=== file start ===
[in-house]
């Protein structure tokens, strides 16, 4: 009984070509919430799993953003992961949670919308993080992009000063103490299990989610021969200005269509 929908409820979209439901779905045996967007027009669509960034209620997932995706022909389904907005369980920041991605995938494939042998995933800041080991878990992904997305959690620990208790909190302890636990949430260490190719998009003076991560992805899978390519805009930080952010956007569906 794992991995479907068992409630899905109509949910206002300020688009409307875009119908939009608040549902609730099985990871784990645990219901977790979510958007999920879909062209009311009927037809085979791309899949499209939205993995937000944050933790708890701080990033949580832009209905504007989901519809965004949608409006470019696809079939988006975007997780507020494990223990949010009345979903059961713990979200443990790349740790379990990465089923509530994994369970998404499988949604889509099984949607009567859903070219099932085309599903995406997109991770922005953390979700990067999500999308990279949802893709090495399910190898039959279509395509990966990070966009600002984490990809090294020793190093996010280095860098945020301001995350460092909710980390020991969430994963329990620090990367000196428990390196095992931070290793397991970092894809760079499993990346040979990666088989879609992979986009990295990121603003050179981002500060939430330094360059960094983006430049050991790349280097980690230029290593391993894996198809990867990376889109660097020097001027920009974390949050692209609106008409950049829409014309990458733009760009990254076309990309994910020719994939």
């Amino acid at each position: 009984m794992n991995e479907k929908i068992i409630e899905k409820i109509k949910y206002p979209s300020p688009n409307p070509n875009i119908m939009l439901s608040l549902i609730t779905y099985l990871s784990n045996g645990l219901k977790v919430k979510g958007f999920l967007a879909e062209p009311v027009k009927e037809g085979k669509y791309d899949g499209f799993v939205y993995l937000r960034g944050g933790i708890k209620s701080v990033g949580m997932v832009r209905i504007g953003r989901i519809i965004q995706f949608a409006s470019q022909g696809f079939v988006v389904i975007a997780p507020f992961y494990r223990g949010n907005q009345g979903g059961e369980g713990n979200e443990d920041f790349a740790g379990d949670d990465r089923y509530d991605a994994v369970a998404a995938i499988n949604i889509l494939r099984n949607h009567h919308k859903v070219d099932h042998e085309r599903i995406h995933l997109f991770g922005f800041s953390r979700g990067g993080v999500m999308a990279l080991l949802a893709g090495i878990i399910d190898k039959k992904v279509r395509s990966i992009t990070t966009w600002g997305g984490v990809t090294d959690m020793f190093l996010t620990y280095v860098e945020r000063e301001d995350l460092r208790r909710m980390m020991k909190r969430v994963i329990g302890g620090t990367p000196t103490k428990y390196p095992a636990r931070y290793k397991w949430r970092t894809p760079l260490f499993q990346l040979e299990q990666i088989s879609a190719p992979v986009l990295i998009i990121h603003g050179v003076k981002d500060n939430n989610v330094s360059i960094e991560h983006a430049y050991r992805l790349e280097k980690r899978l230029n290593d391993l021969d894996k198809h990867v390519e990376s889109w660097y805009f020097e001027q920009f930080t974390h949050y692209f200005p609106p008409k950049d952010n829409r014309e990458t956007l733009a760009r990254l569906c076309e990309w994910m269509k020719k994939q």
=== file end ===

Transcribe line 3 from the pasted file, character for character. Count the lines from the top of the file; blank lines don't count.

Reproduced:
């Amino acid at each position: 009984m794992n991995e479907k929908i068992i409630e899905k409820i109509k949910y206002p979209s300020p688009n409307p070509n875009i119908m939009l439901s608040l549902i609730t779905y099985l990871s784990n045996g645990l219901k977790v919430k979510g958007f999920l967007a879909e062209p009311v027009k009927e037809g085979k669509y791309d899949g499209f799993v939205y993995l937000r960034g944050g933790i708890k209620s701080v990033g949580m997932v832009r209905i504007g953003r989901i519809i965004q995706f949608a409006s470019q022909g696809f079939v988006v389904i975007a997780p507020f992961y494990r223990g949010n907005q009345g979903g059961e369980g713990n979200e443990d920041f790349a740790g379990d949670d990465r089923y509530d991605a994994v369970a998404a995938i499988n949604i889509l494939r099984n949607h009567h919308k859903v070219d099932h042998e085309r599903i995406h995933l997109f991770g922005f800041s953390r979700g990067g993080v999500m999308a990279l080991l949802a893709g090495i878990i399910d190898k039959k992904v279509r395509s990966i992009t990070t966009w600002g997305g984490v990809t090294d959690m020793f190093l996010t620990y280095v860098e945020r000063e301001d995350l460092r208790r909710m980390m020991k909190r969430v994963i329990g302890g620090t990367p000196t103490k428990y390196p095992a636990r931070y290793k397991w949430r970092t894809p760079l260490f499993q990346l040979e299990q990666i088989s879609a190719p992979v986009l990295i998009i990121h603003g050179v003076k981002d500060n939430n989610v330094s360059i960094e991560h983006a430049y050991r992805l790349e280097k980690r899978l230029n290593d391993l021969d894996k198809h990867v390519e990376s889109w660097y805009f020097e001027q920009f930080t974390h949050y692209f200005p609106p008409k950049d952010n829409r014309e990458t956007l733009a760009r990254l569906c076309e990309w994910m269509k020719k994939q």